• The study was initially designed to compare cancer risk between RAI-treated patients and those treated differently. An original report of the CTTFS data (mean 21-year follow-up) concluded that RAI was not linked to cancer deaths (except thyroid cancer, with the underlying thyroid disease appearing to play a role). In this early analysis, increased risk of breast and lung cancer were found in patients treated with surgery but not in those treated with RAI.4

Comparing the CTTFS study design with that of study conducted by the Israeli team, the senior author of the editorial, endocrinologist Anca M. Avram, MD, professor of radiology, and director of the Nuclear Medicine Therapy Clinic at the University of Michigan in Ann Arbor, told EndocrineWeb:

"The CTTFS study used data collected in the 1960s, when even smoking was not a known confounder of cancer risk. While Gronich reported on actual observed cancer rates, Kitahara's findings were based on a hypothetical model and derived cancer mortality," she said.

"Conversely, the Gronich paper is performed with adjustment for multiple variables and confounders, using modern data collection, and thus is a much better basis for discussions of cancer risks following radioiodine therapy."

In addition, Dr. Avram called attention to three previous studies, all concluding that RAI does not contribute to increased cancer risk.4-6

Is the Univariate Analysis Finding of Lymphoma Risk Important?

In the Israeli-based study,1 the univariate analysis identified a small association between radioactive iodine and non-Hodgkin lymphoma (NHL) but this was not seen in the multivariable analysis.

"The univariate analysis is always flawed in a retrospective clinical observational study, because there is never just one variable and always confounders. On that basis, the lymphoma finding is not significant," Dr. Avram told EndocrineWeb since a statistical (Bonferroni) adjustment is needed to analyze the findings of a univariate analysis among 20 cancer types (requiring a P value of < 0.0025 to gain statistical significance).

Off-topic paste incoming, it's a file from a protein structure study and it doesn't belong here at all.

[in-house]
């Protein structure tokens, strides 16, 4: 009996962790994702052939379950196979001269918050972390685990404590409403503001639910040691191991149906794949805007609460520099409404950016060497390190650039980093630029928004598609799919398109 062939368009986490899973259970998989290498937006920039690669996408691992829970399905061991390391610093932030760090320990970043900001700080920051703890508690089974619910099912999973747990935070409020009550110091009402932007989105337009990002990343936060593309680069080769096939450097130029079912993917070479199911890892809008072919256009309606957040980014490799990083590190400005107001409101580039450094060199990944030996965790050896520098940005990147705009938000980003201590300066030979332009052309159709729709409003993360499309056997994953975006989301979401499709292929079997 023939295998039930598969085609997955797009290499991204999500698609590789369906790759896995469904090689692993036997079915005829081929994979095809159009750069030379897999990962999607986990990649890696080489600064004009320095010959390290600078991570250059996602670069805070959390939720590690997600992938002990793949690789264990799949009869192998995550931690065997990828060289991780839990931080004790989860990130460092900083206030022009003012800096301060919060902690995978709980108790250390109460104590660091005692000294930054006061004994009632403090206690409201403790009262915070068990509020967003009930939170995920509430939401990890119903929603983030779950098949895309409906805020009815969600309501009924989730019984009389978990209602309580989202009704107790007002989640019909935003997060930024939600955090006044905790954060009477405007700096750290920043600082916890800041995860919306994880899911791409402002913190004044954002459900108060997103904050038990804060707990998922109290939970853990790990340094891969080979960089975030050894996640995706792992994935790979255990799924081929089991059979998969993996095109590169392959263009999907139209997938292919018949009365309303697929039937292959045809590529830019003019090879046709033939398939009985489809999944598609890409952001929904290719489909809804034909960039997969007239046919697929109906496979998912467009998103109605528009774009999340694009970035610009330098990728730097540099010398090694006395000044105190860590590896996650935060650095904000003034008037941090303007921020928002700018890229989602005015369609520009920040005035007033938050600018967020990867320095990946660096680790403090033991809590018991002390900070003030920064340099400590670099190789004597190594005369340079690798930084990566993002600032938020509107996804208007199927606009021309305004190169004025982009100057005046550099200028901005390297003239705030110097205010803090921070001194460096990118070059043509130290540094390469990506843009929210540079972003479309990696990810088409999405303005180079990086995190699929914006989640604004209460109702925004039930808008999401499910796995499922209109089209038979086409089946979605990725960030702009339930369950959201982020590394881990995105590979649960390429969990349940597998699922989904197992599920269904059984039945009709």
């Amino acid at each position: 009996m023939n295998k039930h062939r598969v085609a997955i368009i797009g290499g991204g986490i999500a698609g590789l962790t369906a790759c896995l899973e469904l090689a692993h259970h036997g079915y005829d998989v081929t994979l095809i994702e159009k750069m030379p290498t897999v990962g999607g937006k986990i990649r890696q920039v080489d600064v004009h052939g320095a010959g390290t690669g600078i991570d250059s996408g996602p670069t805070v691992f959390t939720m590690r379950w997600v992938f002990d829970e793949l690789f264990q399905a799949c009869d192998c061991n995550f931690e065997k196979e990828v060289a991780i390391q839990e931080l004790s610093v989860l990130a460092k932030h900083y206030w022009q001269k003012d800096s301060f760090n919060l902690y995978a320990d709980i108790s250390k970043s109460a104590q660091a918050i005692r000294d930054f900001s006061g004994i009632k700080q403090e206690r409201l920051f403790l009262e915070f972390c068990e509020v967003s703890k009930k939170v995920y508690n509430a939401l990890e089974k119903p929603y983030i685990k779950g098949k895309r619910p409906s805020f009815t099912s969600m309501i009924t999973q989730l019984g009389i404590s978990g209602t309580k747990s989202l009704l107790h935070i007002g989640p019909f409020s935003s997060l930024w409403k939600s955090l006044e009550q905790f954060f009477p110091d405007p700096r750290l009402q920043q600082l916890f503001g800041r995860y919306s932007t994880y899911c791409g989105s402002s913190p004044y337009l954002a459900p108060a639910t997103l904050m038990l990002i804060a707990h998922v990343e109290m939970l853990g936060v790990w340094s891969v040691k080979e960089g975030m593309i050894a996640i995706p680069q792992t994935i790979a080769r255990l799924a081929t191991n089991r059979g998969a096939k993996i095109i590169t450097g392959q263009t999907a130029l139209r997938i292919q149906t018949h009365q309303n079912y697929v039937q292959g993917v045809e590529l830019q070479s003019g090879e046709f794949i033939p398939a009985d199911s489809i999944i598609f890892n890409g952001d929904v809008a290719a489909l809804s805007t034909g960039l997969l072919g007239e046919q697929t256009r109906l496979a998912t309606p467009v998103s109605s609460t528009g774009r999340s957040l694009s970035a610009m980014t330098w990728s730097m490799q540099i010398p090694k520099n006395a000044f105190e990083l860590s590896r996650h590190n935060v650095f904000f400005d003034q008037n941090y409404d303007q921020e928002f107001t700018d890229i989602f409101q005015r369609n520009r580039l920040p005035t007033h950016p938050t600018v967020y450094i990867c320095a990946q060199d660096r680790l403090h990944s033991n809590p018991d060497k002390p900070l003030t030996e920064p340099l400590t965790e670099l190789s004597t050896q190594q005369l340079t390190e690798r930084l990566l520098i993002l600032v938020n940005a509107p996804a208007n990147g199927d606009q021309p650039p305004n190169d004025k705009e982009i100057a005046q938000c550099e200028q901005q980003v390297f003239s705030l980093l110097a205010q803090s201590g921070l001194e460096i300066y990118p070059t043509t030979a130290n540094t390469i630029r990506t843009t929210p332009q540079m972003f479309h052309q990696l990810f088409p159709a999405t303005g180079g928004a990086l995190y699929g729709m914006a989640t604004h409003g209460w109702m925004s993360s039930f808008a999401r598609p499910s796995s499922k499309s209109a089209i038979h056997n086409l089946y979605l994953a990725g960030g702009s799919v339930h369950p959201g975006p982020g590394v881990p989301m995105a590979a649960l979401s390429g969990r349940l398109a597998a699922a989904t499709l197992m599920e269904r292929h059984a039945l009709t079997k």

"There is no significant risk after Bonferroni adjustment even for the univariant P value. Endocrinologists should not make any clinical decisions based on this insignificant mention," said Dr. Avram. In fact, in the Israeli population prior use of thionamides was associated with higher mortality rates than RAI treatment using both the univariate and multivariable Cox proportional hazards models.1

Clinical Implications, Management of Hyperthyroidism

Dr. Avram added that the article by Kitahara et al "has the potential to influence clinical choices and cause unwarranted distress," in patients receiving RAI for hyperthyroidism.2  

For worried patients, here's a consumer-focused article on RAI.

A concern that patients may reject the use of RAI therapy as the preferred treatment to manage hyperthyroidism, prompted a statement from the British Thyroid Association, in which the authors concluded: "...it would be unfortunate if patients were deprived of the option of rapid, effective control of their hyperthyroidism with radioiodine due to concerns of cancer risk." This is in line with guidelines for treating hyperthyroidism issued by the American Thyroid Association 

"Current evidence shows no excess cancer risk, [so] it would be reasonable to continue with current approaches to the management of hyperthyroidism,"  Both the British statement and the Endocrine Society's statement encourage further study on this subject to help settle the debate of radioactive iodine and cancer risk.

For patients with hyperthyroidism getting the radioiodine treatment, the study suggests that the cancer risk is ''very low,"

These results [of the Gronich-led study are reassuring, said Bryan Haugen, MD, FACP, professor of medicine and pathology and head of the division of endocrinology, University of Colorado School of Medicine in Aurora, who reviewed the study for EndocrineWeb but was not involved in the research.

None of the cited authors had any financial conflicts with regard to this work.